Entering into the second act of the story gives me the strong impression Nagai hadn’t planned out where Devilman was going or how it would get there. The initial setup feels purposeful and runs along at a brisk clip, but once over, things settle into a wobbly series of semi-isolated stand-alone episodes. They tend to begin with Akira going about his normal life, only to be pulled into another horrific demon’s rampage of death. The individual stories themselves leave strong impressions; the harpy Sirene’s bloody, twist-filled battle of attrition with Devilman is the single longest sequence in the series and once it finally reaches its surprisingly poignant climax, I felt like I had been through the wringer along with Akira. And Jinmen The Worst Turtle’s vile personality positively oozes right off the page and his gooey demise is fittingly gross. There’s just a distinct sense that the thread of overarching propulsion had been severed and that these encounters could go on indefinitely. Devilman isn’t the tightest story, which might turn off might turn modern readers looking for a succinctly told tale, but in place of firmly developed arcs and themes, there’s a relaxed sense of freedom Nagai uses to explore a broader swath of styles and ideas than the premise might imply.
Cold War tensions along with mankind’s tendency to fall into paranoia and demand that the “other” be destroyed at all costs makes up a solid chunk of the second volume. A misguided escalation of police powers giving rise to authoritarianism and ultimately self-destruction, coupled with a strong anti-nuclear weapon stance, feels right at home in 2018. Akira’s discomfort with his overtly masculine, more well-defined body and its unfamiliar urges is a blunt but honest feeling depiction of puberty and blossoming sexuality. His sense of isolation and fear of losing hold of his old self within a new, forced upon version is deeply relatable. And it’s pretty much impossible to ignore the queer theming in Ryo and Akira’s relationship with a chapter cover page like this introducing their tragic final confrontation; made even more clear cut in the Shin Devilman stretch (see below). Many of these ideas come up quickly and fade into the background just as fast, seemingly as topics Nagai was mulling over during a particular couple of weeks and then dropping, but it cannot be denied that he wasn’t throwing around a lot interesting and still resonant decades later ideas in Devilman.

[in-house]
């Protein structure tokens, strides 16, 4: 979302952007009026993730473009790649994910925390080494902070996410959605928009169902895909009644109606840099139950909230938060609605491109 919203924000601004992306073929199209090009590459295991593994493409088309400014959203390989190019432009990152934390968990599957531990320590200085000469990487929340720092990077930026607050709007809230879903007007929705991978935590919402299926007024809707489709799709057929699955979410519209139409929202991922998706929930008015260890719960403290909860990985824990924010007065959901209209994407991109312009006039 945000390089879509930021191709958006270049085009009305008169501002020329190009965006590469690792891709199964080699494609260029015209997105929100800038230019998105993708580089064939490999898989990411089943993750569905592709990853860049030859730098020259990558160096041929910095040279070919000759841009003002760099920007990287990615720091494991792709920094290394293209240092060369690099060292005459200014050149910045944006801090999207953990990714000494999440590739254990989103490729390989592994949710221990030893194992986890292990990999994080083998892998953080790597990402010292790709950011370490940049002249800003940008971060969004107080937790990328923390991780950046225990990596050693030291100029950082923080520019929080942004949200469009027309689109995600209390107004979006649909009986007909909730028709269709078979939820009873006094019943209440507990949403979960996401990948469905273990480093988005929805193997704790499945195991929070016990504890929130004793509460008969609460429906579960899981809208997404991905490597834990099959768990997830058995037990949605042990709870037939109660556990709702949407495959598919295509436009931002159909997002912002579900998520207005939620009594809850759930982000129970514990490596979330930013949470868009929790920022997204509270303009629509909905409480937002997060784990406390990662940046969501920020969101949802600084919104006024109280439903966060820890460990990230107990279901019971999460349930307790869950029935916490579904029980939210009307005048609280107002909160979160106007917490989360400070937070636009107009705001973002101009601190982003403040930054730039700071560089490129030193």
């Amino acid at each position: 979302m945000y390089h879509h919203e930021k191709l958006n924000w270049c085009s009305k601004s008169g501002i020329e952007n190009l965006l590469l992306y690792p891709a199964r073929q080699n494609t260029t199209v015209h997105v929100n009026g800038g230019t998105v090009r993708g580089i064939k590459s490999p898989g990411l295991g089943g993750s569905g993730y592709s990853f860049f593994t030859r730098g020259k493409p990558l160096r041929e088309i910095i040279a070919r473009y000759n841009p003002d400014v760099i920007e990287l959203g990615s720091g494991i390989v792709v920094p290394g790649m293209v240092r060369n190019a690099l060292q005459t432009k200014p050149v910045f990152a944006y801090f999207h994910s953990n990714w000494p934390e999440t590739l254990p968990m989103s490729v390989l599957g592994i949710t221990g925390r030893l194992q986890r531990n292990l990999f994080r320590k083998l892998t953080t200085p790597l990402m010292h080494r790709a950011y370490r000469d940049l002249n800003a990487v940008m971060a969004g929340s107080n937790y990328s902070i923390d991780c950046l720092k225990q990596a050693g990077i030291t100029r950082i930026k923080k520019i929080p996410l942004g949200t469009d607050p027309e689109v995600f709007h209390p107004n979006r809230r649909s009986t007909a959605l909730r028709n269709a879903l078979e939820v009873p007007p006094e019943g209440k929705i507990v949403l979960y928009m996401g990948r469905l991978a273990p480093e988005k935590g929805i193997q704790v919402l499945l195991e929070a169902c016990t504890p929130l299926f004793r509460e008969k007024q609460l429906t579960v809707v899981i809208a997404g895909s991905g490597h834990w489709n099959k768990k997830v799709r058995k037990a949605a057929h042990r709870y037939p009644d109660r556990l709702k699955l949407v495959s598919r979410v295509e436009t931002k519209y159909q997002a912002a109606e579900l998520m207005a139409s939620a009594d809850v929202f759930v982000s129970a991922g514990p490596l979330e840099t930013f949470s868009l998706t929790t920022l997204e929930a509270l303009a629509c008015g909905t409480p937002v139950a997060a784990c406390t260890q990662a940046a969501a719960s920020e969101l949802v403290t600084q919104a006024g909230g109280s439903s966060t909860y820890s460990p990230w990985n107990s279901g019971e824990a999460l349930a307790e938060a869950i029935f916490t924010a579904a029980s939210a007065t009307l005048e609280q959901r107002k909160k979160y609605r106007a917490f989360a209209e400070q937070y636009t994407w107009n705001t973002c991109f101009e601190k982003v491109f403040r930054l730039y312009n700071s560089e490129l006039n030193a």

Nagai’s often stunning visual artistry goes a long way to infuse Devilman‘s scattershot writing and pacing with a powerful immediacy and is really the strongest aspect of the series. He may not have been sure of what Devilman was going to be about, but dammit, he was going to be intense about it. From Akira’s explosive first transformation to a breathless final parting of friends as the inevitable apocalyptic finale approaches, Nagai shows a level of flare and consideration for scorchingly intimate moments that had me stopping dead in my tracks to soak in what was playing across the page. These images still burn bright nearly 50 years later. Time has not diminished Devilman‘s sheer power to be felt. Engaging with Devilman is done primarily with the heart and Masaaki Yuasa clearly recognized this with Crybaby, opting not to retrofit a too densely plotted narrative on top of these aching scenarios, only focusing and modernizing them.
I was concerned going in there would be too much of a focus on action, as the series is well known for its violent clashes and the original TV series (a concurrent sibling production) took a notably tokusatsu inspired approach, and I found myself pleasantly surprised at how much space is devoted to slowly building tension and dread. Many times, page after page went by as Nagai delicately layered in growing darkness as backgrounds gave way to worried faces surrounded by a hostile abyss. And when it comes, the violence is never easy to swallow; he doesn’t hold back on the casual, uncaring brutality of this doomed world. That being said, I know it’s more or less a trademark of his, and it’s probably an “uh yeah” to anyone even remotely familiar with his name and body of work, but Nagai’s repeated use of sexualized violence towards women is always salacious and unwarranted. If that is an issue you cannot look past, which is entirely understandable, Devilman is not a welcoming comic. For all its forward pushing ideas, treatment of women in almost all cases as tools of tragedy and hostages was not one of them.